Media Beat

The 2010s, like every decade since the inception of the Motion Picture at the turn of the 20th century, have seen legions of new directorial talent burst onto the American film scene. From the warm familial wonder of Greta Gerwig (“Lady Bird,” “Little Women”) to the paralyzing familial terror of Ari Aster (“Hereditary,” “Midsommar”) – and let’s not forget Damien Chazelle’s classic-Hollywood musicality (“Whiplash,” “La La Land”) or Barry Jenkins’ social grace (“Moonlight,” “If Beale Street Could Talk”) – it is clear that the U.S. has had no shortage of fresh cinematic firepower in years recent. However, perhaps no new filmic voices have proved as exciting as New York powerhouse duo Josh and Benny Safdie. 

The Safdie brothers – certainly the most promising pair of siblings in the U.S. film scene since the Coens (or at least the Wachowskis) – are known for their unique aesthetic and their rags-to-riches backstory. After Josh pulled Benny into film school in the 2000s, the two began grinding their way up the indie film ladder, making short films on a minuscule budget and slumming it up with none other than revolutionary YouTube vlogger Casey Neistat (who, like the brothers, had yet to reach success at the time). Eventually, the pair’s first feature-length film “Daddy Longlegs” was released in 2009, opening the door to the Safdies’ subsequent cinematic projects and eventual success.

The cinematic aesthetic of the Safdie brothers is rooted in a number of filmic inspirations; thankfully, the Safdies wear their inspirations on their sleeves. They combine the feverish intensity of the seediest Scorsese with an Altmanesque overlapping sound-design and the performance-based hyperreality of John Cassavetes. The result? A hallucinatory whirlwind of chaos and anxiety, centered around some of modern cinema’s most riveting character-studies. This aesthetic is especially acute in the Safdies’ past two films, the game-changing thrillers “Good Time” and “Uncut Gems.”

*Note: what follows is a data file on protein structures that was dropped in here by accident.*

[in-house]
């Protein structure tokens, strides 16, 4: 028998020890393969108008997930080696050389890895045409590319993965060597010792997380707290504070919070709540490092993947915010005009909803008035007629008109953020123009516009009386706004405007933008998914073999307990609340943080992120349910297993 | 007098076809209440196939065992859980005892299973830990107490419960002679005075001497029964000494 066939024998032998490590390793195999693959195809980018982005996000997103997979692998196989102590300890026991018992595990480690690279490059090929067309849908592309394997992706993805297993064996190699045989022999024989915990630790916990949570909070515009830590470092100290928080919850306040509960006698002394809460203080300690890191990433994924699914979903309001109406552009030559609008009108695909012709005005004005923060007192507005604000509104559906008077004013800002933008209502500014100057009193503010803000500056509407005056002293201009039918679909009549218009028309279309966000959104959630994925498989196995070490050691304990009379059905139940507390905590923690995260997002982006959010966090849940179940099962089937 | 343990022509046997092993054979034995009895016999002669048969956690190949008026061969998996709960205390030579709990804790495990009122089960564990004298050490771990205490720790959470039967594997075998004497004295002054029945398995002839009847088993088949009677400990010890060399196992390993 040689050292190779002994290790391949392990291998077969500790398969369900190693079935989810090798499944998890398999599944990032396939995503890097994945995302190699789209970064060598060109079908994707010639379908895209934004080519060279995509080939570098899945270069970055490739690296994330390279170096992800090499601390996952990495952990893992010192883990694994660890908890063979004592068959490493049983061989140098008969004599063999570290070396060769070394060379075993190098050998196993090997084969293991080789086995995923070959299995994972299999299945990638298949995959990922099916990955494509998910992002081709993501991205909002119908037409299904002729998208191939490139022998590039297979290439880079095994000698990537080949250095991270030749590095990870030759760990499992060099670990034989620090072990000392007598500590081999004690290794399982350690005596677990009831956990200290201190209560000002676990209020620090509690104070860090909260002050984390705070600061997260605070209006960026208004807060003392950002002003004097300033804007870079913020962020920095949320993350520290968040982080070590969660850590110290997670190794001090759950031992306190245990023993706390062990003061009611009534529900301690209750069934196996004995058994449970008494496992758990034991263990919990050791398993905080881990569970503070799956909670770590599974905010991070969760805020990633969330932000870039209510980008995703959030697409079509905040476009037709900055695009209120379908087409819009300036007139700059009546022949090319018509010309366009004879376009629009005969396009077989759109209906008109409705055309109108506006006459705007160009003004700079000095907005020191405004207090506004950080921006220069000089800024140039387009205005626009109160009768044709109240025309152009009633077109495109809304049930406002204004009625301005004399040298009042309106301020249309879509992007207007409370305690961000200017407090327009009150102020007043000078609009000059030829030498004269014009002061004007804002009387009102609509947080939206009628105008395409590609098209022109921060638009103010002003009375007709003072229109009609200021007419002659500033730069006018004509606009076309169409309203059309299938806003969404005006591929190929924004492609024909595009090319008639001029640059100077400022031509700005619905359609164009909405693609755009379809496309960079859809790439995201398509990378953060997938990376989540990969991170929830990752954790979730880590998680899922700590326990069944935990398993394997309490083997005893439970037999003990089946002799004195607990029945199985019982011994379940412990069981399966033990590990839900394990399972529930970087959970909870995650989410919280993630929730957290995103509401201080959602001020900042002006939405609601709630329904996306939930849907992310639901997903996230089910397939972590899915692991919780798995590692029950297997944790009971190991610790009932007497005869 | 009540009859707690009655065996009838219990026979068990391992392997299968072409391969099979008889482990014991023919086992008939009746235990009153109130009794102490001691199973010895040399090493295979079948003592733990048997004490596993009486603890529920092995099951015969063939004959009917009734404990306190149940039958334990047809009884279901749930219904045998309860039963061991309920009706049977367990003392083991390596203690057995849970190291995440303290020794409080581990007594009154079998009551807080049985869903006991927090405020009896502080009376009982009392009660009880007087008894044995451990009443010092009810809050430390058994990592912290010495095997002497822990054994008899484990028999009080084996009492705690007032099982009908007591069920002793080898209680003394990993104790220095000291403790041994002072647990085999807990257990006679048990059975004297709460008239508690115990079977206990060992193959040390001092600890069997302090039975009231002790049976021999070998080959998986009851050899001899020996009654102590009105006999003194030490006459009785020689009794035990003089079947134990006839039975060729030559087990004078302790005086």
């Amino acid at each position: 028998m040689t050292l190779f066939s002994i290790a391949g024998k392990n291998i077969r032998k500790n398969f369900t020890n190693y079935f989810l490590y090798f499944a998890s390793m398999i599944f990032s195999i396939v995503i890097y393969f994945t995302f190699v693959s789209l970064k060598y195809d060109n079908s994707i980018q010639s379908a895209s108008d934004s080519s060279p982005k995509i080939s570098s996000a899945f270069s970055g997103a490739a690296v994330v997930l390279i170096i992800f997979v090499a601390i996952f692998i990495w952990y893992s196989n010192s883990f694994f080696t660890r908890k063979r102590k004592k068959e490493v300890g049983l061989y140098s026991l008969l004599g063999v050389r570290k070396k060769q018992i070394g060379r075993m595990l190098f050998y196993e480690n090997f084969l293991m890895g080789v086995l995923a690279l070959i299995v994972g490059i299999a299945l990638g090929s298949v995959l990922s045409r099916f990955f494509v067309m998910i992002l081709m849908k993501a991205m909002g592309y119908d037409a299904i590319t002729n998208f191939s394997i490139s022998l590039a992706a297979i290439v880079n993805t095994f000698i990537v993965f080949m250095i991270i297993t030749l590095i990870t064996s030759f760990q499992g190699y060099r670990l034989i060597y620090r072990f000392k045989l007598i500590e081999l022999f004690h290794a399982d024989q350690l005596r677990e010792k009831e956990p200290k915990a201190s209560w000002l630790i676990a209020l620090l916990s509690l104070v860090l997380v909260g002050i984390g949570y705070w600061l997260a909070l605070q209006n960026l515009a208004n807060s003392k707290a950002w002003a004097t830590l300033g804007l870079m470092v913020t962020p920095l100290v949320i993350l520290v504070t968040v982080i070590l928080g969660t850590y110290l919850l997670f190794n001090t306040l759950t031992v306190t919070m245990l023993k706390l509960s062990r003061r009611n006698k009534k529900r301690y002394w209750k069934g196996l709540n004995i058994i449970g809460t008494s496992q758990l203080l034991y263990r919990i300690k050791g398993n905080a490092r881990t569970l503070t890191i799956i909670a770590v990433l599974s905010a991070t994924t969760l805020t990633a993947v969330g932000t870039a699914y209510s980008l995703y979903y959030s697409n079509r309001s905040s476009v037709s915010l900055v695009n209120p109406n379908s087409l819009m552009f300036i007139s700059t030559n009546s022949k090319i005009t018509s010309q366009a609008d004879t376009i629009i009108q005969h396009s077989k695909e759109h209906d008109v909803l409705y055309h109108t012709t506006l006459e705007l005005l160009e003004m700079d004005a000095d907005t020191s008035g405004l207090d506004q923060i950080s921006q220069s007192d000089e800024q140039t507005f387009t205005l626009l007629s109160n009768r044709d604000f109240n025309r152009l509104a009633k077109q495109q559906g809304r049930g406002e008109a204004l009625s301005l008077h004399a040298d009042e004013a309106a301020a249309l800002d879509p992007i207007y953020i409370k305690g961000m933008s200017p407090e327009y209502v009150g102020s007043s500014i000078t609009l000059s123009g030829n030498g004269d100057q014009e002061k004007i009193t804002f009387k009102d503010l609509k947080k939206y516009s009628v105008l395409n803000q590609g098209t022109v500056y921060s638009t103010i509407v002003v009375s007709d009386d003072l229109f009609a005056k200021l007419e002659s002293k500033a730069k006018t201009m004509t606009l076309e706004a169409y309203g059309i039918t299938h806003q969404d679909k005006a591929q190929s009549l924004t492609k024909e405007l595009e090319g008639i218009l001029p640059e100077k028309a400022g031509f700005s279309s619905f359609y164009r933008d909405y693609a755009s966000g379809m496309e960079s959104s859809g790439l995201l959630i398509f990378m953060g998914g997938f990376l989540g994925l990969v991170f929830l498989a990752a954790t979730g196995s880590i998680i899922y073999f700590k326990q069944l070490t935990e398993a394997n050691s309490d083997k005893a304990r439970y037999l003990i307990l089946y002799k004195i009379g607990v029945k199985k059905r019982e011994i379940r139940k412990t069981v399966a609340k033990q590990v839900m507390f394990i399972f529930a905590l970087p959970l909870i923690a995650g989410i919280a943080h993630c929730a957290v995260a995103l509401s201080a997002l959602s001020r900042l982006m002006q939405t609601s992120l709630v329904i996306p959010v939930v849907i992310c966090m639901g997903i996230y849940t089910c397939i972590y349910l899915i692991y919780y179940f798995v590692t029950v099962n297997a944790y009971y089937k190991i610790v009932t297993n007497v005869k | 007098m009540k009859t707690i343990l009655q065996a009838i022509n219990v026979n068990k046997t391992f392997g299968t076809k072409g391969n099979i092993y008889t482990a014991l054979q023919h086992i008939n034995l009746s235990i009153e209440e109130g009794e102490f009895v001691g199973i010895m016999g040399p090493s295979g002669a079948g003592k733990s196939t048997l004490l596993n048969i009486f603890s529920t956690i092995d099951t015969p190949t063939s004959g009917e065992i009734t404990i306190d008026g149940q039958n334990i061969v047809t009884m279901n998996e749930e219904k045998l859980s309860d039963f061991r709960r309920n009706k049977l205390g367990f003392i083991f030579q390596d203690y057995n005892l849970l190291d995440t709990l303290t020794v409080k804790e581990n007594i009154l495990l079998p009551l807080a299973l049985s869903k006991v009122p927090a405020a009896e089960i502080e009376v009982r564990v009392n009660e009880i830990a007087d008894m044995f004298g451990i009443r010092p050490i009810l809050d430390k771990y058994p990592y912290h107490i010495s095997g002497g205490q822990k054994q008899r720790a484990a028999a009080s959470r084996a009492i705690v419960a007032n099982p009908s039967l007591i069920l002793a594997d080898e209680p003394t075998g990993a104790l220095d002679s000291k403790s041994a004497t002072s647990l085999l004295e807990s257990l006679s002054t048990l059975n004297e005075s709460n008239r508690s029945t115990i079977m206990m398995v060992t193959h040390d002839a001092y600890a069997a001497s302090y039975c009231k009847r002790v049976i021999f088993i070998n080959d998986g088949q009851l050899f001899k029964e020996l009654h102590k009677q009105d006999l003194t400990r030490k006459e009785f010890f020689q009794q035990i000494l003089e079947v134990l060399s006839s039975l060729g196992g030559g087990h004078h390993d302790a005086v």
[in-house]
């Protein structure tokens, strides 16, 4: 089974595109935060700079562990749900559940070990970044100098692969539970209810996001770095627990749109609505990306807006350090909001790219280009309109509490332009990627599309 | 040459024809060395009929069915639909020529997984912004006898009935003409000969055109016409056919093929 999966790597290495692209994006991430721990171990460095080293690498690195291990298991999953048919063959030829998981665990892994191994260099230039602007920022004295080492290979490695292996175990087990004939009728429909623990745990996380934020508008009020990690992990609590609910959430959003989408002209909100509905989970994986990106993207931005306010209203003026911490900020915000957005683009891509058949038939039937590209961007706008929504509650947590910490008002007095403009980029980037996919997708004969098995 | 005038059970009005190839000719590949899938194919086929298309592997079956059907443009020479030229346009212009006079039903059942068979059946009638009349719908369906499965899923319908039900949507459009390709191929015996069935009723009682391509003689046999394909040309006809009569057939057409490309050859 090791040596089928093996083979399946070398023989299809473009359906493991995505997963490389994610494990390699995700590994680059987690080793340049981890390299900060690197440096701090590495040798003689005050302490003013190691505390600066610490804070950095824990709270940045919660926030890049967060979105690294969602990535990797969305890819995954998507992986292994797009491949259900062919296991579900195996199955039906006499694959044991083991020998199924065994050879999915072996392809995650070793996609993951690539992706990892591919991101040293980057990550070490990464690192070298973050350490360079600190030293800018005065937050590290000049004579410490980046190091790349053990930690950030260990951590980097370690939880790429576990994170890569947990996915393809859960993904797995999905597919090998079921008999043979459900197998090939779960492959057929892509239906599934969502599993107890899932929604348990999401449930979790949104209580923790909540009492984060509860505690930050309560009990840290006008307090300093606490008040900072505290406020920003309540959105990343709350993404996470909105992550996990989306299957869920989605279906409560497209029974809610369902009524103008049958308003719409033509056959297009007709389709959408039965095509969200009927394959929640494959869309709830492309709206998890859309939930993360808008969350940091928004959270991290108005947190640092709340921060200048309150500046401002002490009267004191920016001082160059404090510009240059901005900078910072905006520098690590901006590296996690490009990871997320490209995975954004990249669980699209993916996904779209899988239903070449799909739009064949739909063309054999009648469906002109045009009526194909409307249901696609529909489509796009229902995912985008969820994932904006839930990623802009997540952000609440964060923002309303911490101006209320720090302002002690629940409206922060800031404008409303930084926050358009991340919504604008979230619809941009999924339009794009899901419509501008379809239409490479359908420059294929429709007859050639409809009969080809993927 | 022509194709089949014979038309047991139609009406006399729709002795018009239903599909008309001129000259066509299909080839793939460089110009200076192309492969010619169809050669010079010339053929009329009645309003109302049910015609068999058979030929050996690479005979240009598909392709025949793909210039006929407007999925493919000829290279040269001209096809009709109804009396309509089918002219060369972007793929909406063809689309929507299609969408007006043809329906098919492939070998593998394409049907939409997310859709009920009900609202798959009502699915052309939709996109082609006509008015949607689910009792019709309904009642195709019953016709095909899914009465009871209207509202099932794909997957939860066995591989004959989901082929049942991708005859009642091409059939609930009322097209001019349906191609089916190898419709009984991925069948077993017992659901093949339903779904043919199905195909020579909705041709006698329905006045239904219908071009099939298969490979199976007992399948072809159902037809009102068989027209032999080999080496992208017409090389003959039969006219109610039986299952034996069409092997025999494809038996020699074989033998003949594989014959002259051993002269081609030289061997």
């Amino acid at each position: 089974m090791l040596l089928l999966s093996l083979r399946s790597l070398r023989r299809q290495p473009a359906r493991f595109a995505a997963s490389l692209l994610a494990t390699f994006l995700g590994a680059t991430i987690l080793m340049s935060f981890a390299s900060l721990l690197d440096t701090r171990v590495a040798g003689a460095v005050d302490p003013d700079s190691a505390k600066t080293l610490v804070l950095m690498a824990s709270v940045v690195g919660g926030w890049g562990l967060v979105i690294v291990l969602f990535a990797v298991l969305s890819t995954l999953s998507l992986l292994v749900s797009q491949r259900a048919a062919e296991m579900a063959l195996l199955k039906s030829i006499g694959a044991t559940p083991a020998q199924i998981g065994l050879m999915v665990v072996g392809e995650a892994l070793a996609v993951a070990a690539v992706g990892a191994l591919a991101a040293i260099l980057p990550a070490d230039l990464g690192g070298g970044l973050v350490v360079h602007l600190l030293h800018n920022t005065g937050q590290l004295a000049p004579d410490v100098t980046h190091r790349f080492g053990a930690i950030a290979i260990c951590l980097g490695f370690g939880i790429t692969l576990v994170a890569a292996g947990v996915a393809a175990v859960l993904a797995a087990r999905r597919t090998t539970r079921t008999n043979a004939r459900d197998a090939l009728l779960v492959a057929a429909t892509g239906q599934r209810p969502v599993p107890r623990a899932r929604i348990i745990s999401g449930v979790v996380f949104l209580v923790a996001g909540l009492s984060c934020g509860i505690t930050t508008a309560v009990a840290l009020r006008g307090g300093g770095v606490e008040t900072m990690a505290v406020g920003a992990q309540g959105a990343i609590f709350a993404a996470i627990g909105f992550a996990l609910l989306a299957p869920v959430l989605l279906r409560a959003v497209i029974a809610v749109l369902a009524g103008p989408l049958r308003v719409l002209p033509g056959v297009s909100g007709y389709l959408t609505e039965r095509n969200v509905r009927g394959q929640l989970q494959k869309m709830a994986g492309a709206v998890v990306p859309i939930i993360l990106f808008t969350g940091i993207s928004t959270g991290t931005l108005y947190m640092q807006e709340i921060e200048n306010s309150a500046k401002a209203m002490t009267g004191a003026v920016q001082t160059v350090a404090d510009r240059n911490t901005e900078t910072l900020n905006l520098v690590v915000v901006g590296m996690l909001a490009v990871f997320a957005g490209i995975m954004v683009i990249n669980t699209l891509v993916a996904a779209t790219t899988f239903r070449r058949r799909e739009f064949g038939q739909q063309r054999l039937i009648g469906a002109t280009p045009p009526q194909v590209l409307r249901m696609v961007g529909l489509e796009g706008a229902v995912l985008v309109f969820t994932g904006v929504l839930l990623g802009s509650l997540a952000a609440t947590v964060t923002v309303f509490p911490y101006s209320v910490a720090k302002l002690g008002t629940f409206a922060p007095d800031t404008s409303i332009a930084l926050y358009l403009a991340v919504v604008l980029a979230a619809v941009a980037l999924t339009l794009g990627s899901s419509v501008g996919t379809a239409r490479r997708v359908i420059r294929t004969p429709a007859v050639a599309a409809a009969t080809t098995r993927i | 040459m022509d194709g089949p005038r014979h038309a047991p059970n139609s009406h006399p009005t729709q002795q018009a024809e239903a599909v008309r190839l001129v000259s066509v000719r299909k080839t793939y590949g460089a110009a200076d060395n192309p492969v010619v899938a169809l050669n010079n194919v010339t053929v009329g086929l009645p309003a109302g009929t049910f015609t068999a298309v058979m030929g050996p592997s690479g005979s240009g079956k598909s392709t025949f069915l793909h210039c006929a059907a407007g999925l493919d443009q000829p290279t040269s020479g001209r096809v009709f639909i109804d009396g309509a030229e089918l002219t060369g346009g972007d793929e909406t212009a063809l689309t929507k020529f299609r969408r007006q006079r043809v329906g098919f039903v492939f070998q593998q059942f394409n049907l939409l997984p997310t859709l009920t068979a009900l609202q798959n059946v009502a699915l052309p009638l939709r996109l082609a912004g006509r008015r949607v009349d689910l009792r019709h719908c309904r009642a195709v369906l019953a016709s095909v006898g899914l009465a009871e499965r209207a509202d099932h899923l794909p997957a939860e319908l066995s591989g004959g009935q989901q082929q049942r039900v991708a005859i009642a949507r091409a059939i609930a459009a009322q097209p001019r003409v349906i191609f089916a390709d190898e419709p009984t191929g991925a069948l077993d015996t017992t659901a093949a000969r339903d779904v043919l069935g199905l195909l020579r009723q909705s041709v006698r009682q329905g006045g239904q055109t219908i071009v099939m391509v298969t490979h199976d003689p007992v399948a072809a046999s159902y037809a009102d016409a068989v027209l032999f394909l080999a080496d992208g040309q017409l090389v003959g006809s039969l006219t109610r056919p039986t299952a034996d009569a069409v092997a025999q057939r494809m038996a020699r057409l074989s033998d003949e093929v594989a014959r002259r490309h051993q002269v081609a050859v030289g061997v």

Robert Pattinson, star of 2017’s “Good Time,” can be thanked for birthing the project into existence: Pattinson contacted the Safdie brothers basically on a whim (after seeing a still of one of their upcoming films on an indie film website), and eventually the Safdies wrote the Good Time script with Pattinson in mind as the lead. The film follows Connie (played by Pattinson), a New York street hustler who ropes his disabled brother (played, amazingly, by Benny Safdie) into an ill-fated bank robbery. The dramatic meat of the story comes from Connie’s increasingly desperate attempts to break his brother out of jail, becoming further enveloped in New York’s criminal underbelly as he does so. The film plays out like a night from hell, an acidic nightmare that only grows worse as it continues; fans of Scorsese’s “After Hours” will eat this one up. 

2019’s “Uncut Gems,” however, is what really put the Safdies on the map. The film was a passion-project for the brothers, who worked on the film for a full decade before finally getting it made. Every bit as gritty as “Good Time,” “Gems” follows New York diamond-district hustler Howard Ratner as his gambling addiction spirals out of control. The kicker: Ratner is played by none other than Adam Sandler. The casting garnered a lot of attention, with general audiences surprised to see the comedy-based Adam Sandler in a serious dramatic role; however, Sandler has proven himself as a capable dramatic actor in the past with films such as “Punch-Drunk Love” and “The Meyerowitz Stories.” Gems, however, might just be his greatest performance. Sandler brings an authentic charismatic energy to the role, helping audiences empathize with a decidedly scummy character. The film became a surprise hit, earning over $50 million at the box office, becoming one of distributor A24’s most profitable films. 

We can expect more projects coming from the Safdie brothers, with the pair being attached to a re-imagining of 80s buddy-cop movie “48 Hrs.” as well as a Nathan Fielder-led TV pilot. In any case, the future for this filmmaking duo is as bright and vast as a black opal.